Regulate the right things, and appreciate ageing bankers

Banks worryingly under regulated in likely causes of next crash

PUBLISHED : Wednesday, 10 February, 2016, 10:00am
UPDATED : Wednesday, 10 February, 2016, 10:00am

“Organ transplant units are reporting strong demand for the hearts of bankers – because they’ve never been used!” Banker bashing is all the rage; they are more hated than lawyers and tax collectors. The total fines levied by regulatory authorities on global banks now exceeds a staggering US$200 billion, equating to the size of New Zealand’s economy, with most of it levied in the United States. It is a game where regulators swell their coffers by making allegations and agreeing with bank management that the problem will go away by paying up to avoid a messy legal case.

Naturally almost all of the people who were ultimately responsible for those infringements have retired to count their money. A few insist on staying in office to solve the problems the bank would not have had without them. Rarely do the regulators pursue the staff (at least senior staff). Meanwhile, we bank customers and shareholders pay for misdemeanours that happened on their watch.

Regulation of banks has soared since 2008, with compliance departments now pouncing on the slightest irregularity. Banks are no longer run by people who borrow, lend, make payments and trade, but by non-bank professionals who set internal, restrictive and often conflicting rules.

Processes are determined to deal with theoretical lessons learned from fighting the last crisis, not to deal with future practical problems. As a result, banks are suffocatingly over regulated, which squeezes creativity, limits initiative and often increases systemic risk by regulating the wrong things.

At the same time, banks are worryingly under regulated in the likely causes of the next crash – computer trading, stock market management, and derivatives – all a form of excess debt. Bank managers need to have skin in the game – whose wealth (or poverty) is determined by their success; and who understand markets. The inexperienced salarymen who run the vast middle ranks of the industry today bear little personal risk or accountability for their decisions.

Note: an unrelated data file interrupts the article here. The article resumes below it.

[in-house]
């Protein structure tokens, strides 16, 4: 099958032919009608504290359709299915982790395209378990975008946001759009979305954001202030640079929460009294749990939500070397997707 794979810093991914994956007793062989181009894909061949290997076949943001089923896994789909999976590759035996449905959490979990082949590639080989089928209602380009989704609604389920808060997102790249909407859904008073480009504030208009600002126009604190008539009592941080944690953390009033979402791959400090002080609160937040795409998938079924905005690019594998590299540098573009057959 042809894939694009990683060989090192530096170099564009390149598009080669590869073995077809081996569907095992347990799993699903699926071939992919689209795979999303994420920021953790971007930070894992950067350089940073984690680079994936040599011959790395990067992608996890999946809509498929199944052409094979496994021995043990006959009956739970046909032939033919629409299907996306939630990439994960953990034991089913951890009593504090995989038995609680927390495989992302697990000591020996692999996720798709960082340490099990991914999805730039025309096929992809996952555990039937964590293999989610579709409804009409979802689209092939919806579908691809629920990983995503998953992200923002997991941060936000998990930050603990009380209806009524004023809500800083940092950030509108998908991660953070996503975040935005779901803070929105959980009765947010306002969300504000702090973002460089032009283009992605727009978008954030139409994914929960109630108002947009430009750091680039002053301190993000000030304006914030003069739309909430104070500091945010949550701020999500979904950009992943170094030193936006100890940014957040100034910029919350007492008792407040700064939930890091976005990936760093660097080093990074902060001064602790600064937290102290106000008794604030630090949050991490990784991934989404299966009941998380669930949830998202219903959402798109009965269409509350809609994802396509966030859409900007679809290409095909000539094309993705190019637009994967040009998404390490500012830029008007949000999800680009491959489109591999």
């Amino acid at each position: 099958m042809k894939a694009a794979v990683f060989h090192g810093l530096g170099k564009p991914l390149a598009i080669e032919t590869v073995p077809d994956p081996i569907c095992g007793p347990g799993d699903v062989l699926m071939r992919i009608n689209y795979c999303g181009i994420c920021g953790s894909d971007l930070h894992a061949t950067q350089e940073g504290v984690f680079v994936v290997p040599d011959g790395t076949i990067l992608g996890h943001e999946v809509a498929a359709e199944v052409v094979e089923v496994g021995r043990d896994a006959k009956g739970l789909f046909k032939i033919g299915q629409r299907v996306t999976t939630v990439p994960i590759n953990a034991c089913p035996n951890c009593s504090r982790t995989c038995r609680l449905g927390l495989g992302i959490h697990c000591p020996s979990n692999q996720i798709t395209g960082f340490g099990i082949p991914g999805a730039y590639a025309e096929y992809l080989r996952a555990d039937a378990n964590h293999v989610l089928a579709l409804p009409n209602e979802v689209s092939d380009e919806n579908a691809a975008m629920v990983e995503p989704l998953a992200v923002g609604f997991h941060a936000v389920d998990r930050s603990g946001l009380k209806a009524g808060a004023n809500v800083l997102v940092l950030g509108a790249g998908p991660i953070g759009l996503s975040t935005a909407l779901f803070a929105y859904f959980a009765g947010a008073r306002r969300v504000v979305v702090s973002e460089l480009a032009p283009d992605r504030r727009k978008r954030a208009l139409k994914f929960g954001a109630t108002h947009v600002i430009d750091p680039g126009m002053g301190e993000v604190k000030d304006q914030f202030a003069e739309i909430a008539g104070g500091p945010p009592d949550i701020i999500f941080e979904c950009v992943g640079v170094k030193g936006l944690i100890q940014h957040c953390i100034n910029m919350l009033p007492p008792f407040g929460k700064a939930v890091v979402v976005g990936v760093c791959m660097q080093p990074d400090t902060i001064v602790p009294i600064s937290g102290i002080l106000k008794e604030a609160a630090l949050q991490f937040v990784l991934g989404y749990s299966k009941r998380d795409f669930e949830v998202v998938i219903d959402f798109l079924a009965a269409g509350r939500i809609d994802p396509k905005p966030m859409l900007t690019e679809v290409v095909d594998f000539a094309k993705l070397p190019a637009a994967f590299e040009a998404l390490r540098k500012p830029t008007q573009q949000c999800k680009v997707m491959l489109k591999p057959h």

Despite the lengthy history of the industry, banking is still very immature

A famous eighties joke in Hong Kong spoke of a local bank that put the “W” into banking. The reason that we hate bankers so much – and I am one – is that governments have to bail them out if they take irresponsible risk and the sector collapses. The sector has the most impact on the personal wealth of the man in the street. Banking is one place where you cannot have authority without accountability.

Despite the lengthy history of the industry, banking is still very immature. Bankers themselves are very young because the industry has forced, encouraged or demanded early retirement. There is no way that a thirty-something manager of big trading desk is going to hire someone with more experience. In banking, experience is arguably more important than in any other industry, yet young traders can take serious risks with about seven years’ experience – enough time to learn about return, but not about risk. It is no wonder that booms and busts come in seven-year itches!

The problem with experience in the medical industry is different. Research by US doctor and behavioural scientist, Atul Gawnade, suggested that doctors work in cells, learning within but not sharing the hard-earned experience. They are rarely challenged, especially if they are old and have lots of experience – and even if they are past it. So the medical profession has started to take note from the airline industry on how to share experience.

It takes say seven years to train an undergraduate into a junior banker; it takes a doctor 10. Airline captains generally do not receive a command until they have been training for 12 to 15 years. We welcome the capture of both institutional and individual experience because the dangers of flying are so obvious. The industry extensively investigates accidents, reports incidents, plans maintenance and corrects faults as well as disciplines incompetence. There is a strict no-blame culture in reporting lessons learned. No one can accuse the airlines of not being commercial or of not being heavily regulated. We welcome it because we like our pilots old and not bold.

Banking too needs to capture experience rather than revelling in the incompetence of youth. Bankers who have seen just one boom and one bust reach high position in their thirties. And woe betide a banker who has a career break – both banks and regulators believe that causes brain wipe. The short-term nature of banking, ineffective banking training, the mistaken “big swinging dick” culture of trading, and the sheer lack of years of experience provides a recipe for another financial crisis.

Where would football managers be if your experience faded once you’ve left? “Sorry Manchester United, you can’t hire Jose Mourinho because he has been out of the market.”

Richard Harris is chief executive of Port Shelter Investment Management